There are numerous libraries and frameworks used for building machine and deep learning models; about 50 of them are mature enough to be appreciated by developers. Are you wondering which one will be the most suitable for your project? This is a common concern, so we decided to create a comparison of Top 10 machine learning libraries based on our experience. Read on!
What are the best programming languages for machine learning?
Before we jump into the world of libraries and frameworks, there is one important question that should be clarified: which programming languages work best for machine learning algorithms? Why exactly you should know this? There are a few reasons, depending on your situation:
- you are a developer that wants to know whether it’s worth to invest time in improving your skills in the particular language,
- you are wondering on what to focus when recruiting developers for your project or looking for a service provider,
- you need to stand up to the challenge of selecting the right technologies for the project you are working on.
The decisive factor that makes one programming language more suitable for machine learning algorithms than other it’s the number of libraries available for this specific language, as well as their usefulness and the advantages they bring the developers. Therefore, the programming languages used most commonly in machine learning are the following:
- Python. It’s not a secret that Python is the absolute leader of the most popular libraries count.
- R, that is well- known as a language for statisticians, and this is one of the reasons why it does have an impressive amount of solutions for machine learning.
- Java. Even though Java may not be the leader, but still the developers can take advantage of some amazing libraries for Java.
- Scala. The widely used cluster-computing framework Spart is developed in Scala and is currently the first choice for big data analysis.
This is the absolute Top 5 based on the number of mature machine learning and deep learning libraries available for these languages, as well as their level of popularity among machine learning developers.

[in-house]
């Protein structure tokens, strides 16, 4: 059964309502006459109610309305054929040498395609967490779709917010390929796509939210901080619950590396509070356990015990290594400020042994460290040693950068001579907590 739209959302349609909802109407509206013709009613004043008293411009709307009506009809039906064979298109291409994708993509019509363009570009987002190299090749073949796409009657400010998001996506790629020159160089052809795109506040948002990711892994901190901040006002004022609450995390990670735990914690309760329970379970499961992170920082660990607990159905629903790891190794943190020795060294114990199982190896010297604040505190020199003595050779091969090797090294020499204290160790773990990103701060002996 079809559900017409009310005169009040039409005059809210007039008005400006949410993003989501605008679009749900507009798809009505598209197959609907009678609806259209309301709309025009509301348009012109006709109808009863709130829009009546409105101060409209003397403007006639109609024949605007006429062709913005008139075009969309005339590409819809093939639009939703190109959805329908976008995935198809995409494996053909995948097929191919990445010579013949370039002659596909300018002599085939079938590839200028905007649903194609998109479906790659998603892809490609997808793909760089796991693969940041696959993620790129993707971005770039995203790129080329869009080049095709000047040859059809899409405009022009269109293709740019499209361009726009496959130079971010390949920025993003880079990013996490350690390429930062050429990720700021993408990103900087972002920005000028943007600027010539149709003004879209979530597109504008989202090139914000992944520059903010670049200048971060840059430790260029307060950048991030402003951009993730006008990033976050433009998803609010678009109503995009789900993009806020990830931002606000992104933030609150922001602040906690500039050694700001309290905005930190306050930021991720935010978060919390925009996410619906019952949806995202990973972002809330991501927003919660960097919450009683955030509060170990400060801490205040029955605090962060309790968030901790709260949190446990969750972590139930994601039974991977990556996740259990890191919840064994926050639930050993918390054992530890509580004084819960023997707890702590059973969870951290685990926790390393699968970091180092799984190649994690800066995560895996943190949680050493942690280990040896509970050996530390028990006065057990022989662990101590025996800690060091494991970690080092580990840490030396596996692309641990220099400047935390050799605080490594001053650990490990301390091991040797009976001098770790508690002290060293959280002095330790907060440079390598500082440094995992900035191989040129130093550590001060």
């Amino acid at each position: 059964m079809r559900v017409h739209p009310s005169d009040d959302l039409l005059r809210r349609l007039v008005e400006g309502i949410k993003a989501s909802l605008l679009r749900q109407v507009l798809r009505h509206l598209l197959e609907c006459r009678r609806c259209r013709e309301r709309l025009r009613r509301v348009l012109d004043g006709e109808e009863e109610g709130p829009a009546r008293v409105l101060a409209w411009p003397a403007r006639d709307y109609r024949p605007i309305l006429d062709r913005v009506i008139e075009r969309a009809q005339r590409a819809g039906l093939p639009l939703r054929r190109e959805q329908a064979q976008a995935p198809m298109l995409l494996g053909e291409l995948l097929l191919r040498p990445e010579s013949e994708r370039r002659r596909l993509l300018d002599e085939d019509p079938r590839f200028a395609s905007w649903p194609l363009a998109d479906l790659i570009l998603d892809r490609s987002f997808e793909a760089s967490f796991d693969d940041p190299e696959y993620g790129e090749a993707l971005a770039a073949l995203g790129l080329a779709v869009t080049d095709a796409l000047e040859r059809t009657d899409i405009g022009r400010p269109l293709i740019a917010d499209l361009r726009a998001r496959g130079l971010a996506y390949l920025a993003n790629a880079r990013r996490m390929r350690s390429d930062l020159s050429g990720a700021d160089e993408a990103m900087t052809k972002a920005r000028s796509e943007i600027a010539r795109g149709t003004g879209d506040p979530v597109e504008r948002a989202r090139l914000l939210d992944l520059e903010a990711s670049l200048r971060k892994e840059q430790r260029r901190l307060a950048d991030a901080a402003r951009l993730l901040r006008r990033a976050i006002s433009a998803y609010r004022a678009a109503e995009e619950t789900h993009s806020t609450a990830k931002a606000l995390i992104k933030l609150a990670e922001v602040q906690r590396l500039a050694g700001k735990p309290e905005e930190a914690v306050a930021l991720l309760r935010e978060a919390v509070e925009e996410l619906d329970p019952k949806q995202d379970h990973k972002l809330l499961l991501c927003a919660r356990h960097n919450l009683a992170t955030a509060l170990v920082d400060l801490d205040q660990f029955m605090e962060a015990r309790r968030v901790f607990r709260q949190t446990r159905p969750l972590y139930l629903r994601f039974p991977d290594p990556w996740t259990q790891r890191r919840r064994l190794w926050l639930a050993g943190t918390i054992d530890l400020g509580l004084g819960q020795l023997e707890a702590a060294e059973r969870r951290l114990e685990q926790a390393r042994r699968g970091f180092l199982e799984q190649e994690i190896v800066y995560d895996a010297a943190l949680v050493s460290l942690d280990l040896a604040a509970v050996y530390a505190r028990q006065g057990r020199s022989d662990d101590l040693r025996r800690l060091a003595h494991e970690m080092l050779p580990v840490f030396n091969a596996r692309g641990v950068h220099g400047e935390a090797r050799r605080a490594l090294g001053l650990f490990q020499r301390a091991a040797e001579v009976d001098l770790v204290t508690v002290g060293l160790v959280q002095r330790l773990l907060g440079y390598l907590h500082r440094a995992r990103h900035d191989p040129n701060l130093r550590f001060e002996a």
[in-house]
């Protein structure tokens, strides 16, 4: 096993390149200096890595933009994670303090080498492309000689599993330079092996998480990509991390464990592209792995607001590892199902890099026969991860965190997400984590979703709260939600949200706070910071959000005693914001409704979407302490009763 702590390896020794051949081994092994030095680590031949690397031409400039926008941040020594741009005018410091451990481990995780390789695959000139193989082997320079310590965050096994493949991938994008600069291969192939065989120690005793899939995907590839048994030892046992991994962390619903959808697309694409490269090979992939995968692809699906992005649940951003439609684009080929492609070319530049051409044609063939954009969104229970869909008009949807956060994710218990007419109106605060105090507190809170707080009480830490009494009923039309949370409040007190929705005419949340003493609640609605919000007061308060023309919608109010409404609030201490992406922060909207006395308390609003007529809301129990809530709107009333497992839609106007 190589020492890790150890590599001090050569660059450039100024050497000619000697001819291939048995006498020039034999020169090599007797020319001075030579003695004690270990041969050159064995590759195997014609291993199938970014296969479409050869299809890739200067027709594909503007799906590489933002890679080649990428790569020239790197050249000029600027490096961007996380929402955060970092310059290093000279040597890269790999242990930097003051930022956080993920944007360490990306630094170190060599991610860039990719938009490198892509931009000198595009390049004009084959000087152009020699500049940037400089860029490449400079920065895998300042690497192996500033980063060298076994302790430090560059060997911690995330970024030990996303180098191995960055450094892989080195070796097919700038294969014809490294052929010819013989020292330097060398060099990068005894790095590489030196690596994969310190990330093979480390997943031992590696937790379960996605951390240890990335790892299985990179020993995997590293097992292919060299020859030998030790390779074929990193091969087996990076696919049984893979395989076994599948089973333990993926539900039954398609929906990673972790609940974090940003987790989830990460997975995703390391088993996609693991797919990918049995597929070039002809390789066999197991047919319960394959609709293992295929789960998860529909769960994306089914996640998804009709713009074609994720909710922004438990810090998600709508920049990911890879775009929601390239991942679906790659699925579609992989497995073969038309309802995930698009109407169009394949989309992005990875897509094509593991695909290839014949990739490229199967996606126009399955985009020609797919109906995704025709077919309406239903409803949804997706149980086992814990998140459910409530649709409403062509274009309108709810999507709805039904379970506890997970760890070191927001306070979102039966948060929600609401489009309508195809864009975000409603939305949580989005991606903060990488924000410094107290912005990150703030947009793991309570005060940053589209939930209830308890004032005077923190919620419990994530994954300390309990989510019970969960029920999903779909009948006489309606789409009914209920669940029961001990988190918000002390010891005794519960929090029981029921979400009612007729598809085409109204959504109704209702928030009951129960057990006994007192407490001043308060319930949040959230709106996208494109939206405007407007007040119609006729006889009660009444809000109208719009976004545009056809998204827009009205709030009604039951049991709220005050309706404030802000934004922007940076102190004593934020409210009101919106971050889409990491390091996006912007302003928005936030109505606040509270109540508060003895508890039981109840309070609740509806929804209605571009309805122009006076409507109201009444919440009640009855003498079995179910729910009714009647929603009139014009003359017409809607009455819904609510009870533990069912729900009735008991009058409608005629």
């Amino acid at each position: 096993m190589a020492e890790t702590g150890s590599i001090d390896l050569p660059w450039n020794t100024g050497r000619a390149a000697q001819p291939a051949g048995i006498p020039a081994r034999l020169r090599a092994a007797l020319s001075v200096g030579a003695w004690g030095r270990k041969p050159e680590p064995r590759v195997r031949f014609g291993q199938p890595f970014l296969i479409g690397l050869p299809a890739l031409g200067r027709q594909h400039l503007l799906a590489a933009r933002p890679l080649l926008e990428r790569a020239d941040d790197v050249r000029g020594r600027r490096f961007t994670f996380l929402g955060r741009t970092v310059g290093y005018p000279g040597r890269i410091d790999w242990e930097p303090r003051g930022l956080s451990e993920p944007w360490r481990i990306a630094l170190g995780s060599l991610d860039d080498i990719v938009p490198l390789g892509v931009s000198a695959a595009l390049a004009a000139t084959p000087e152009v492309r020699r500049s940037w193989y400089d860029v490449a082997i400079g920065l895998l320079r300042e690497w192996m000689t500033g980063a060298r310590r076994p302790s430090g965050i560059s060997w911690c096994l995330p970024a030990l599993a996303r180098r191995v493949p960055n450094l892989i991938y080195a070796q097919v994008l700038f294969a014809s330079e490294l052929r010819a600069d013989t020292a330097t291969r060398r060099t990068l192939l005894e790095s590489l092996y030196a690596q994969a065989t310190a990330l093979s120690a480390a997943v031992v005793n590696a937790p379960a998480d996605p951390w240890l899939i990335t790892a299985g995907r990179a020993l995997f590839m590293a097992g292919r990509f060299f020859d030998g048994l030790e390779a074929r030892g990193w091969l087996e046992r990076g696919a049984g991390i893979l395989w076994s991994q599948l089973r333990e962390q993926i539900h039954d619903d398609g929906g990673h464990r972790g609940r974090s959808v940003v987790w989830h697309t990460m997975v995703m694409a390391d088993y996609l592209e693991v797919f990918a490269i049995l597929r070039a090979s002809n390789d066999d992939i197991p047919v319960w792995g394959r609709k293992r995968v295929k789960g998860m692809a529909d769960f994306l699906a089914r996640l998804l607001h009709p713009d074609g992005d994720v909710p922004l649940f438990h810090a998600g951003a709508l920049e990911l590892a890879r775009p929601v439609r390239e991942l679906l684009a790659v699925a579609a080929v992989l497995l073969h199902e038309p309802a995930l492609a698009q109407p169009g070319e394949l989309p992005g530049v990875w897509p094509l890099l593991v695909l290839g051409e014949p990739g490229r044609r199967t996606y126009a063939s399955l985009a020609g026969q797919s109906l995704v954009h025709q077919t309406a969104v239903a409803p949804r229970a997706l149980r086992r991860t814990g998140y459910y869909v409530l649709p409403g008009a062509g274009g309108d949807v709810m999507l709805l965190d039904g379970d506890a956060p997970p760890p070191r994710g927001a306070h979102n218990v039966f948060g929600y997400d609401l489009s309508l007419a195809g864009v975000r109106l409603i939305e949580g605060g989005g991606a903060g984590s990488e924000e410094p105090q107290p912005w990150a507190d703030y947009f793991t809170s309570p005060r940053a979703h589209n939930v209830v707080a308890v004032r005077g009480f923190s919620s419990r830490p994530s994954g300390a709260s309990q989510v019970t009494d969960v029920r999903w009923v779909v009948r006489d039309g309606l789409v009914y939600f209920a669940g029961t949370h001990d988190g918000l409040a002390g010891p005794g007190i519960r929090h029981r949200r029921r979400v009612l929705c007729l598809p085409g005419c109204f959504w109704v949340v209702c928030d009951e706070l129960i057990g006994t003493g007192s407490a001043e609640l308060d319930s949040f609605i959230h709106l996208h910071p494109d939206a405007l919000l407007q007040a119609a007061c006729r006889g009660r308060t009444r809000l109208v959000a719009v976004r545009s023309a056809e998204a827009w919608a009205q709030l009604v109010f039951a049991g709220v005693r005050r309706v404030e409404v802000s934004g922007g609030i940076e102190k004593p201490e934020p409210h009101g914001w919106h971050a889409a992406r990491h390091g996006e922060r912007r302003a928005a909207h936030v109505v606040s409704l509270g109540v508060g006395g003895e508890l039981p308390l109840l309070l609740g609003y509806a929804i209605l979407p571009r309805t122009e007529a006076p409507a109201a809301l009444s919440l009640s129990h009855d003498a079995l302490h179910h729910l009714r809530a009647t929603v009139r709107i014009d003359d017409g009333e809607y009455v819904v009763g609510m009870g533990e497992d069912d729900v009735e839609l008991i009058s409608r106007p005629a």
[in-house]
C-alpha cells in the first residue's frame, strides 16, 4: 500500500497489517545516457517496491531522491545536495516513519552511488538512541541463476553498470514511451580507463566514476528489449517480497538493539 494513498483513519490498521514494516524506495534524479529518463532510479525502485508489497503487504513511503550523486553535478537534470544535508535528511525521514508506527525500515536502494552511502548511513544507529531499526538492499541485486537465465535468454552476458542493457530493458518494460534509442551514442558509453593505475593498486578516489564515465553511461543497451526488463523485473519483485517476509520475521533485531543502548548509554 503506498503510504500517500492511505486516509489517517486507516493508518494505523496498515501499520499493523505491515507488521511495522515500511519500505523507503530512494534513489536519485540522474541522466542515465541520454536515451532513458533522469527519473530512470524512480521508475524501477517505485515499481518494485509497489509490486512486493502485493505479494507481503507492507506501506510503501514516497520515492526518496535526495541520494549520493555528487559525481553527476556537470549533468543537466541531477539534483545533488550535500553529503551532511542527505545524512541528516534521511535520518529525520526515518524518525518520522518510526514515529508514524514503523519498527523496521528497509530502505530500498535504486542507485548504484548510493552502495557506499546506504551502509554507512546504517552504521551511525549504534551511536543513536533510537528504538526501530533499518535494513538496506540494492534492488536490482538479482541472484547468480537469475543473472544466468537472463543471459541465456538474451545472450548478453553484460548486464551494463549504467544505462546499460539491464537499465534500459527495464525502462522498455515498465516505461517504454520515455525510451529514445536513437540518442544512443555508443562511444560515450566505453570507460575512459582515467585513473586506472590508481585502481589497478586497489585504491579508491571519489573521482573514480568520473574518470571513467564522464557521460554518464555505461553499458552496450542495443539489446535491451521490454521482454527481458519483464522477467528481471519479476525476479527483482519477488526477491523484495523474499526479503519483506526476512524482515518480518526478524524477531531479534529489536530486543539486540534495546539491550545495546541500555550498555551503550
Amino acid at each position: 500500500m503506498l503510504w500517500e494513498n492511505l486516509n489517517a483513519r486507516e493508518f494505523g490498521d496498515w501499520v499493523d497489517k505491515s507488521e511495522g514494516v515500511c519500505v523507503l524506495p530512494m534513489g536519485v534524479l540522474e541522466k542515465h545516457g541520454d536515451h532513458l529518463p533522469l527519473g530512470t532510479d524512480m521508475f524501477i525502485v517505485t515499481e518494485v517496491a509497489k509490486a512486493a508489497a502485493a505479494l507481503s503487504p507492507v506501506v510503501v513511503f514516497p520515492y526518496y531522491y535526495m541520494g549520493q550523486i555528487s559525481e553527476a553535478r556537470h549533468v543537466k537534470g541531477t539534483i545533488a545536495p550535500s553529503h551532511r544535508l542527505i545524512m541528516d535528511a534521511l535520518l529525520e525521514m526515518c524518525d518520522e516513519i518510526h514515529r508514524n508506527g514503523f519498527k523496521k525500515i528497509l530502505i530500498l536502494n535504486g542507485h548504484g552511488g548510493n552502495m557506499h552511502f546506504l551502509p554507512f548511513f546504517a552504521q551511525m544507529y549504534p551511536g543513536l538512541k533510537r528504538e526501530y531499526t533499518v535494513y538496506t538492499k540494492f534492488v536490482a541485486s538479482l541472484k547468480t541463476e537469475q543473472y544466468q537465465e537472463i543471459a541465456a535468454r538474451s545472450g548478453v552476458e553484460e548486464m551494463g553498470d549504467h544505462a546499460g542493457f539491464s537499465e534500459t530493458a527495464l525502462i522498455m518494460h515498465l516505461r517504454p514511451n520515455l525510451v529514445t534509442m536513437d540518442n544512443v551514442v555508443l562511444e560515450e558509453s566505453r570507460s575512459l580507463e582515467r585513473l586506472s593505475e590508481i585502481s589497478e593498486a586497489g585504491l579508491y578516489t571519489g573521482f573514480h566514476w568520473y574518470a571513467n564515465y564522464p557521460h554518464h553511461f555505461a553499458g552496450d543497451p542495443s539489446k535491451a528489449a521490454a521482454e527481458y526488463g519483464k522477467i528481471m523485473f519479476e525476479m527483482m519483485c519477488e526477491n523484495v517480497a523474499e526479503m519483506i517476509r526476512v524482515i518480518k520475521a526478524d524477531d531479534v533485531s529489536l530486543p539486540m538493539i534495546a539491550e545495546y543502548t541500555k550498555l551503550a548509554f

Top 10 machine learning libraries: a comparison
So which machine learning libraries are the best? Let’s dive into Codete’s comparison of the best options available right now for developers and data scientists!
It’s the absolute leader of the race, the most used and the fastest growing (at least according to measurable indicators such as job listings number and Google Trends) machine learning framework nowadays. Tensorflow was created by Google and it’s originally written in Python, but is now available in almost all popular programming languages, which is a huge advantage.
When talking about TensorFlow, you can’t help but mention Keras too. It’s user-friendly and intuitive high-level neural network library written in Python, that you can use to build and train state-of-the-art machine learning models.
One of the advantages of Keras is that you can run it on top of TensorFlow or other libraries such as Theano or Microsoft Cognitive Toolkit. It allows building networks using predefined components like layers or sub-networks. Because of its flexibility, wide range of features, ease of use (in comparison with TensorFlow, for instance) and growing community, it may take the lead soon.